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Many climate changes are ‘irreversible’

Words: Laura Edgar
Heatwaves / iStock-922720650

Scientists say many changes in the climate are ‘unprecedented’ and some, such as the continued rise in sea level, ‘are irreversible over hundreds to thousands of years’.

They warn that the goal of limiting global warming to 1.5°C compared with pre-industrial levels, as enshrined in the Paris agreement, will be beyond reach unless there are “rapid, sustained and large-scale reductions” of greenhouse gas emissions.

The latest Intergovernmental Panel on Climate Change (IPCC) report, Climate Change 2021: the Physical Science Basis, finds that it is “unequivocal” that human influence has warmed the atmosphere, ocean and land. The warning and the report come ahead of the UK hosting COP26 in Glasgow in November. 

Human-induced climate change is “affecting many weather and climate extremes in every region across the globe”, evidenced in extremes such as heatwaves, heavy rainfall, droughts and tropical cyclones.

The report‘s authors warn that global surface temperatures will continue to increase until at least the middle of the century under all the emissions scenarios they considered. Global warming above 1.5°C and 2°C will be exceeded during the 21st century “unless deep reductions in CO2 and other greenhouse gas emissions occur in the coming decades”. 

Benefits for the quality of the air would come “quickly”; it could take 20-30 years for global temperatures to stabilise. 

Compiled by Working Group I, the report is the first instalment of the IPCC's Sixth Assessment Report, due for completion in 2022.

Hoesung Lee, chair of the IPCC, said: “The innovations in this report, and advances in climate science that it reflects, provide an invaluable input into climate negotiations and decision-making.”

IPCC Working Group I co-chair Valérie Masson-Delmotte states that the report is a “reality check”. 

“We now have a much clearer picture of the past, present and future climate, which is essential for understanding where we are headed, what can be done, and how we can prepare.”

Across regions of the world, the report states that climate changes will increase. For 1.5°C of warming, there will be an increased number of heatwaves, longer warm seasons and shorter cold seasons. For 2°C of warming, heat extremes would “more often reach critical tolerance thresholds for agriculture and health”.

Should global warming continue, scientists say the global water cycle, such as the severity of wet and dry events, will further intensify, while increasing CO2 emissions will mean ocean and land carbon sinks could be less effective at slowing the accumulation of CO2 in the atmosphere. Also, further warming will amplify permafrost thawing, as well as the loss of seasonal snow cover, melting of glaciers and ice sheets, and loss of summer Arctic sea ice.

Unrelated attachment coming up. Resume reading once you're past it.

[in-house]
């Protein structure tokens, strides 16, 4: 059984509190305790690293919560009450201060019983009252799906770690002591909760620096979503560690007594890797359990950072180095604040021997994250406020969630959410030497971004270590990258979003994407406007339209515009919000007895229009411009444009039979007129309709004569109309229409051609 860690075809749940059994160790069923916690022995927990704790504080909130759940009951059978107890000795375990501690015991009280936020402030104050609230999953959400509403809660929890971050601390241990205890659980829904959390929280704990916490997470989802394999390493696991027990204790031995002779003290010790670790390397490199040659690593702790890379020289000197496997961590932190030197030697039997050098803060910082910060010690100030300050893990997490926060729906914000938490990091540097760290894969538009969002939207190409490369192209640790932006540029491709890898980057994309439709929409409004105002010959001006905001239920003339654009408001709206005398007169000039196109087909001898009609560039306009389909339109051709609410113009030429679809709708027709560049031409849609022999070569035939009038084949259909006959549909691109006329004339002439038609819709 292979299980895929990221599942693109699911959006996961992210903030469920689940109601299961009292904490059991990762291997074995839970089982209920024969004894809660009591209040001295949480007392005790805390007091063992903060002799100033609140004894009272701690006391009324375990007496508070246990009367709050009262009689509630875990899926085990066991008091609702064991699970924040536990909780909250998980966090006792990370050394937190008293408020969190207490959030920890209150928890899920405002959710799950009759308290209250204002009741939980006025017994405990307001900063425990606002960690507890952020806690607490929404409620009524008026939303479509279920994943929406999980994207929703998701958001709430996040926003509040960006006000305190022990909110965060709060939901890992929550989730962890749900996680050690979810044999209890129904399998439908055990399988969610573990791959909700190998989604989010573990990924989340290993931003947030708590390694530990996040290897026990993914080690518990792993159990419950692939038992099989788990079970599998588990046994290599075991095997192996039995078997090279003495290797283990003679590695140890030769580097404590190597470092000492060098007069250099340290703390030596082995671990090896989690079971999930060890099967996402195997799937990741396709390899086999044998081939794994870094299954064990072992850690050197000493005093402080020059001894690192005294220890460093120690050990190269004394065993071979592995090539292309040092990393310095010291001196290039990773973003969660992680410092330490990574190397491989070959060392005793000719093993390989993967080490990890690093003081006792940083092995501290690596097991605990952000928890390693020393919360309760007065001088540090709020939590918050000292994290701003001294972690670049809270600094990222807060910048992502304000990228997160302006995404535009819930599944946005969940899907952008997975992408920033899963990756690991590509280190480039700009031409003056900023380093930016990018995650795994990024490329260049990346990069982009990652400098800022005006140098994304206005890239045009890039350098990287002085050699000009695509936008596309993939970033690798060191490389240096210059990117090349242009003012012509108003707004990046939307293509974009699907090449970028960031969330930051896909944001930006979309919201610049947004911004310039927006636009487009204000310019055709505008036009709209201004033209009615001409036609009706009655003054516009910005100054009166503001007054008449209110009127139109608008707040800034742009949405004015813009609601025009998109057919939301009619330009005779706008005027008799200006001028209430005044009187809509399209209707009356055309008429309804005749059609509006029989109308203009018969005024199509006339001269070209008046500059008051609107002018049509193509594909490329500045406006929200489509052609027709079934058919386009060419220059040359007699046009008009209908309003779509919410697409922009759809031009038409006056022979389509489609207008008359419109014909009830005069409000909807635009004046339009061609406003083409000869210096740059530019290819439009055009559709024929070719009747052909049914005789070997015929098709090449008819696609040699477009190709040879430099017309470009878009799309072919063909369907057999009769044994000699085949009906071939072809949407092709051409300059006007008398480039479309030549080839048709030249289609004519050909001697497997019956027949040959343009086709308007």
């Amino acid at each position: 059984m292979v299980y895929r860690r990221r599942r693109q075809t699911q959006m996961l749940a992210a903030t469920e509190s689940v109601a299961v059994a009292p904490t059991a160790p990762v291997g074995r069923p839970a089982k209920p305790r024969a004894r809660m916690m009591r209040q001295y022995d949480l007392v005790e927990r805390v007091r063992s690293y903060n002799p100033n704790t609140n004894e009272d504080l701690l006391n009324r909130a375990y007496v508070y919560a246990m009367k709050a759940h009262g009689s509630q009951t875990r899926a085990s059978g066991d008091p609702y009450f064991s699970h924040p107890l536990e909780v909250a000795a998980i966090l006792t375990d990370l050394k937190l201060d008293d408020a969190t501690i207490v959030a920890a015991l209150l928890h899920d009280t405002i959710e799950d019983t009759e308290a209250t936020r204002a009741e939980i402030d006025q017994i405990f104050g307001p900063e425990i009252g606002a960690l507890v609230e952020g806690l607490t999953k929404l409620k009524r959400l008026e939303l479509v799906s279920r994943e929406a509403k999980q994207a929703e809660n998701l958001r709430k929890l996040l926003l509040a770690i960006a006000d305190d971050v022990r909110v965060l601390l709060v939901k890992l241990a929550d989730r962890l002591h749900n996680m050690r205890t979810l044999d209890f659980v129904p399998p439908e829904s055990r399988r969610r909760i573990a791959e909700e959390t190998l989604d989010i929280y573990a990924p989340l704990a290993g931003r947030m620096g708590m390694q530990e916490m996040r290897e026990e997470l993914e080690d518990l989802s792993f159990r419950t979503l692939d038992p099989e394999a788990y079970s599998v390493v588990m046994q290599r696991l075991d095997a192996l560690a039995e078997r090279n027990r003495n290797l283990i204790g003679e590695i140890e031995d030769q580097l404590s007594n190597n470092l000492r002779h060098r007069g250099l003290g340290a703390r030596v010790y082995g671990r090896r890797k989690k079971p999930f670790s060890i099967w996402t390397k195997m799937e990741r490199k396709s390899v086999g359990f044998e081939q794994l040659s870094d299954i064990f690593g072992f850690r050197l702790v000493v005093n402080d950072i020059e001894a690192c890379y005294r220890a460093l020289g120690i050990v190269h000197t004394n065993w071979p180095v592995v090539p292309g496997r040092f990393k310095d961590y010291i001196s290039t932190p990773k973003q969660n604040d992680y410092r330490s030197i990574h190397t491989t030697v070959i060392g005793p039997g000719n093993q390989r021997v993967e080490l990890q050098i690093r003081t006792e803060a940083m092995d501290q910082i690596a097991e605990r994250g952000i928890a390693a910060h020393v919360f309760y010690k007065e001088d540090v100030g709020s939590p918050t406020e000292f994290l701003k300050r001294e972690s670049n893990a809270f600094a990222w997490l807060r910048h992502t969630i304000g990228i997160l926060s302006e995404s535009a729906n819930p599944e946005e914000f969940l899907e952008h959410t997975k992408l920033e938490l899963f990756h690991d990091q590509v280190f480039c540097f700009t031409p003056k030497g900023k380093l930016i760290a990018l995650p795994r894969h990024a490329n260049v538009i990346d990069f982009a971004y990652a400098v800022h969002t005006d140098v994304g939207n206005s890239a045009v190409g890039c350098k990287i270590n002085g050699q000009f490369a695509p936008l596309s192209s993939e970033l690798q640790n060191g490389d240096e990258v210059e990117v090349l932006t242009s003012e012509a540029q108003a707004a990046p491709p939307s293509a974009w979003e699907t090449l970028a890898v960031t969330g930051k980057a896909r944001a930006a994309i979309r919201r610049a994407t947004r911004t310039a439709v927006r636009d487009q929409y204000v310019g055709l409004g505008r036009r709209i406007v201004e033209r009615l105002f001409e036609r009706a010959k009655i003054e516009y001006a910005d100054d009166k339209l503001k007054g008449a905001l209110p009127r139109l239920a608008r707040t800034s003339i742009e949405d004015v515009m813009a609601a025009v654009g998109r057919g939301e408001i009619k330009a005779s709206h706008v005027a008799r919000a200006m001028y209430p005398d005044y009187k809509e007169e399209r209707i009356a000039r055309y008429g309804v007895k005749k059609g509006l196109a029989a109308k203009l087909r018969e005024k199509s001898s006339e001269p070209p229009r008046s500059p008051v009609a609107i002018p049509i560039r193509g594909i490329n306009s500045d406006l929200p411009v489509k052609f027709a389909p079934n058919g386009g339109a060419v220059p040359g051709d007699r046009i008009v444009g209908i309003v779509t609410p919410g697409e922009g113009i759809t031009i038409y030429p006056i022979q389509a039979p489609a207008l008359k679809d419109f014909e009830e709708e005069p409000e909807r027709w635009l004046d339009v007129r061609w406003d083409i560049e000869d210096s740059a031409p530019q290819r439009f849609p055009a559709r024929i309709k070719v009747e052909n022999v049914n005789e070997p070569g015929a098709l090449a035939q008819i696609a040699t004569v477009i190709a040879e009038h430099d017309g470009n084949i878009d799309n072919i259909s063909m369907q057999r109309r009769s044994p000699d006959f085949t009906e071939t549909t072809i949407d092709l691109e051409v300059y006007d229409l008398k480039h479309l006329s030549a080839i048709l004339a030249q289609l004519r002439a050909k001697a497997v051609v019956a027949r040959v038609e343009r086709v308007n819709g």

In the world’s cities, the report warns that some aspects of climate change may be amplified, including heat, flooding from heavy rainfall and sea level rise in coastal cities.

Responding to the report, Connor Schwartz, climate lead at Friends of the Earth, said: “Every fraction of a degree now matters more than ever. Loud wake-up calls have been sounding for years but world leaders have chronically overslept, and people are paying the price with their lives. 

“If we want a habitable planet, the window is just about still open, that’s today’s report in a nutshell. 

“If the government wants to show they respect the world’s leading scientists on climate chaos, they can start by cancelling the Cambo oil field, scrapping the coal mine in Cumbria, and ending UK funding for the mega-gas project in Mozambique: they can do that today.”

Kathryn Brown, interim director of climate action at The Wildlife Trusts, sets out a "stark" warning. 

“Climate change is already affecting people, places and nature in every region of the world, and is having profound effects on wildlife in the UK – yet nature, when it’s restored, will contribute to reducing greenhouse gas emissions and improving resilience to inevitable change.

“This is hugely urgent – we need to act right now to stop burning fossil fuels, and restore nature at scale as fast as possible. The Wildlife Trusts are repairing habitats and creating new ones across the UK – nature-based solutions can help tackle the climate crisis and increase our ability to adapt to it. But nature needs time to store carbon on the vast scale that’s needed which is why we need to restore 30 per cent of our land for nature by 2030.

“Organisations that are putting nature into recovery need support to do this work – and a new designation known as wild belt is vital to protect land where nature is being repaired. All government departments must agree that we are fighting both a climate and nature crisis.  Currently we risk being undermined by destructive infrastructure projects such as HS2 and the £27 billion being spent on road building – as well as plans for new coal mines and further oil and gas in the North Sea. The government cuts to foreign aid have had a negative impact too, by undermining our diplomatic negotiating power ahead of COP26.

“We can all do something to help tackle the crisis – but the Government must change its ways, show stronger leadership, and enable everyone to play their part.”

Climate Change 2021: the Physical Science Basis can be found on the IPCC website. 

Image credit | iStock